Rolm Computers: 1602, 1602A, 1602B, 1666, MSExx (was Data General Nova Star Trek)

Sean Caron scaron at
Fri Apr 29 00:45:52 CDT 2016

On Thu, 28 Apr 2016, Christian Kennedy wrote:

> On 4/28/16 17:45, Sean Caron wrote:
> [big snip]
>> I find the design of the CBX really interesting. IMO, their appearance
>> belies that ROLM was a computer vendor first a a phone equipment maker
>> second. Not in a perjorative sense, just stylistically. Comparing them
>> against boards from WECo/ATT/Lucent/Avaya, Nortel and Harris.
> I was a staff engineer at ROLM MSC between '82 - '86.  By that time by
> any reasonable measure MSC and telecomm were two utterly different
> companies that happened to have common parentage; technology cross-over
> between the divisions was for all practical purposes nonexistent
> (although we did have the occasional employee move between divisions,
> particularly after the IBM debacle) -- but it certainly seems that
> experience building stuff on the MSC side informed *some* of the early
> design decisions on the telcom side.

Very cool, thanks for the perspective. My understanding was that the 
profits on the mil-spec computers side bankrolled the entry into the PBX 
market but I was never clear on how much overlap there was between the two 
divisions. Any awareness if the common control of the CBX is in any way 
architecturally related to the DG Nova?

It seems like it would be advantageous to leverage the experience building 
mil-spec Nova processors on the other side of the business, and looking at 
the hardware, it is clear the CBX is a 16-bit machine. But never been able 
to confirm.

One thing that would be a huge score for postierity and might help to 
answer some of these questions is a copy of the first half of the System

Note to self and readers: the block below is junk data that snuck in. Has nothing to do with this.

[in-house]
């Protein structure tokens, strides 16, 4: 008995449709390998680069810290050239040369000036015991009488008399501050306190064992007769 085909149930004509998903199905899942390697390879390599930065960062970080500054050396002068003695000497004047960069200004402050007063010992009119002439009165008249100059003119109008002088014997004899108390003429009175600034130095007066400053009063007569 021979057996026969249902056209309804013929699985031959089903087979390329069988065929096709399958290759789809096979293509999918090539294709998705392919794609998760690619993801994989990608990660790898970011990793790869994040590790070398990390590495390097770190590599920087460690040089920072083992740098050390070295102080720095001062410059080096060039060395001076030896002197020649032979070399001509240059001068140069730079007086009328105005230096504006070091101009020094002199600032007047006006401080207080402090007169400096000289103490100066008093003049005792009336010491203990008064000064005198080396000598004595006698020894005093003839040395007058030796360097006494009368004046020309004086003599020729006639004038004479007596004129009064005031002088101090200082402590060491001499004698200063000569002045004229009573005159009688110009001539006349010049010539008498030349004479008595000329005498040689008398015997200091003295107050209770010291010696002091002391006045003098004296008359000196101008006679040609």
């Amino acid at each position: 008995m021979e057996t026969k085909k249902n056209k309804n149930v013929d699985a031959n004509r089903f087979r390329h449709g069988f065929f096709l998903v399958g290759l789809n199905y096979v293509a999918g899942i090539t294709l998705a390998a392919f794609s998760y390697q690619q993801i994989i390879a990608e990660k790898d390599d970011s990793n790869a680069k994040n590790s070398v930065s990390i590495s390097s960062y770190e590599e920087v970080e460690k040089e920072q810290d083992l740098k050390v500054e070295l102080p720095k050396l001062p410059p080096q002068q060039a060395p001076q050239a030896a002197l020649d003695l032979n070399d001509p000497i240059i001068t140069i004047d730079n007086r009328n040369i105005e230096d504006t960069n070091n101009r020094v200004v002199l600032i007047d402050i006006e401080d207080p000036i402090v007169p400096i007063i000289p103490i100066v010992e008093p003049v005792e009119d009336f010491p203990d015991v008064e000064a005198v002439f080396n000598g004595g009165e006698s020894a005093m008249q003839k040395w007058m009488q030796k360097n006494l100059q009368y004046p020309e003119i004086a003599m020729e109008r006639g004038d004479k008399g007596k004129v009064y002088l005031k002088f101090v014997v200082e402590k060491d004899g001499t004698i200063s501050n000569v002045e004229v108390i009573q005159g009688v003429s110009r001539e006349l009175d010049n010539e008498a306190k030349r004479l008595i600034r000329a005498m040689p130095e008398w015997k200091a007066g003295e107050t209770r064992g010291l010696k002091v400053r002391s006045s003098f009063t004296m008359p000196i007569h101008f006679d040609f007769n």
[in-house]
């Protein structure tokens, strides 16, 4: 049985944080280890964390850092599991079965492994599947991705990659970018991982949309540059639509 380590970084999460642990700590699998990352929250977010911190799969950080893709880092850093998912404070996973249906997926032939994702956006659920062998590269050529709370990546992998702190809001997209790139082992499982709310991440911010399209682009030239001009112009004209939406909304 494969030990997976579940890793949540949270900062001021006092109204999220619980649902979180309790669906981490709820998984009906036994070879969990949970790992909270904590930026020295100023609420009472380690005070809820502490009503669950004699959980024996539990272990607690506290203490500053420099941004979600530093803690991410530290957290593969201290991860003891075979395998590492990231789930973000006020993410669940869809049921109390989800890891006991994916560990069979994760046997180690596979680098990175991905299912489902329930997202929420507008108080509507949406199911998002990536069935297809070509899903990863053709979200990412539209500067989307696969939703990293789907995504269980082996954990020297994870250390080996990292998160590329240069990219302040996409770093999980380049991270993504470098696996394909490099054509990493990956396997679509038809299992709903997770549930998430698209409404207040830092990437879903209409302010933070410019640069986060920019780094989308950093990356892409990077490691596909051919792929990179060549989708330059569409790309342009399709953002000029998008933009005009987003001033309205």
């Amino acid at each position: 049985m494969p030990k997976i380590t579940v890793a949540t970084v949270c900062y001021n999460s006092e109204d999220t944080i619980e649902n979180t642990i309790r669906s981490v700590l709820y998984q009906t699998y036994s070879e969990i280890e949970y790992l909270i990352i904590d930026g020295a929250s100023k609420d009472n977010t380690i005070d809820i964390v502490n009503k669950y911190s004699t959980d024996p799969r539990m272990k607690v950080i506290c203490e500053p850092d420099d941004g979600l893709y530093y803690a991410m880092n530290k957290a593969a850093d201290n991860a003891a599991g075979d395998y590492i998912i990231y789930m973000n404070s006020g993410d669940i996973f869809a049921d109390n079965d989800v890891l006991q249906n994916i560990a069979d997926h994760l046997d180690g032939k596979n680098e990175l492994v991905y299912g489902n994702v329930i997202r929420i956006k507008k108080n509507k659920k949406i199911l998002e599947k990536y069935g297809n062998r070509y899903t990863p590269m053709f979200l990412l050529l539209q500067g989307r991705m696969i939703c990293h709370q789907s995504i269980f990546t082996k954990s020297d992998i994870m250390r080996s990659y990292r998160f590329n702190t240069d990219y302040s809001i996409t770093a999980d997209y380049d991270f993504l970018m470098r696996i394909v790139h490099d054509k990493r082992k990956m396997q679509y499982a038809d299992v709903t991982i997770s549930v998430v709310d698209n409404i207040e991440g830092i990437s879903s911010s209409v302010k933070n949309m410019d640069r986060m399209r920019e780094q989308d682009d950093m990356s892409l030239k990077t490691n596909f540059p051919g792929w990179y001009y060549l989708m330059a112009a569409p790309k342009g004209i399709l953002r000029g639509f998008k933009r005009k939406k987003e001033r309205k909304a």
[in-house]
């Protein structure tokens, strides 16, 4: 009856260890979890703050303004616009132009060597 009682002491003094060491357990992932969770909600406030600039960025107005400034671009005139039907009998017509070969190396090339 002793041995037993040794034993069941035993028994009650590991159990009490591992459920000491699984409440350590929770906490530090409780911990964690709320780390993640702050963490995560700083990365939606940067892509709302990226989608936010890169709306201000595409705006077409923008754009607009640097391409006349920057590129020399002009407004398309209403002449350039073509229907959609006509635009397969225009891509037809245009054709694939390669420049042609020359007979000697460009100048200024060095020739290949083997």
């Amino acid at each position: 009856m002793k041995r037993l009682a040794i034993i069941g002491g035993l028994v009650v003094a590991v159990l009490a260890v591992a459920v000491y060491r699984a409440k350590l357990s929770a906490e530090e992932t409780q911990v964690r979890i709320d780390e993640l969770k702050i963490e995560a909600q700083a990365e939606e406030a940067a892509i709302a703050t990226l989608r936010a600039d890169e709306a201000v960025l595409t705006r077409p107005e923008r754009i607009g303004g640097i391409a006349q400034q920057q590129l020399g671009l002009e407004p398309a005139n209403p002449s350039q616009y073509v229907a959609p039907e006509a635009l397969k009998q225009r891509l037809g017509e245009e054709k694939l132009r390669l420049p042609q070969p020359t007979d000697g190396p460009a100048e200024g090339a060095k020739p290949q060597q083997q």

Service Manual for the CBX. I have Part II which contains a command 
reference and some discussion of peripheral cards, but everything relating 
to system architecture and the design of the common control seems to be in 
Part I. Do you know of anyone who may have preserved this? I've spoken 
with a few old hands who were CBX switchmen in the past but all I've been 
able to get is Part II.

> IIRC the most interesting thing about the CBX was that it could do so
> much with so little hardware (relative to other switches of the time)
> thanks to TDM of the 12-bit bus through the "connection table", which
> was a 384 slot recirculating command buffer that drove the codecs, dial
> tone generators, tone decoders, ring generators and the like.  Basically
> the CPU would schedule the sender and receiver for the bus by dropping
> commands into two parallel queues (one for transmit, one for receive),
> so there was no need for bus request or arbitration logic and yet the
> CPU could be slow, as the sequencer would just advance through the
> buffer every 83usec processing the commands that it found.  It was a
> pretty clever way of substituting DRAM for bus control logic while
> reducing processor requirements.

I had watched a Youtube video which discussed a little bit about the 

However what you write is much more detailed. I believe there is an 
apocryphal story behind that particular part and sampling rate although 
the specifics elude me at the moment ... I understand it caused trouble 
trying to interface the CBX to DS1 circuits.

> MSC was effectively the alpha site for new builds and new hardware, and
> we saw failures that at times left us without reliable phones for a day
> or two.  One of the more interesting was when the switch refused to
> honor extension status changes and instead entertained itself by ringing
> each extension *once* in ascending order, then repeating.

Sometimes my Definity gets confused and does that. Surprises the heck out 
of my partner and me. Good thing it hasn't happened in the middle of the 
night :O



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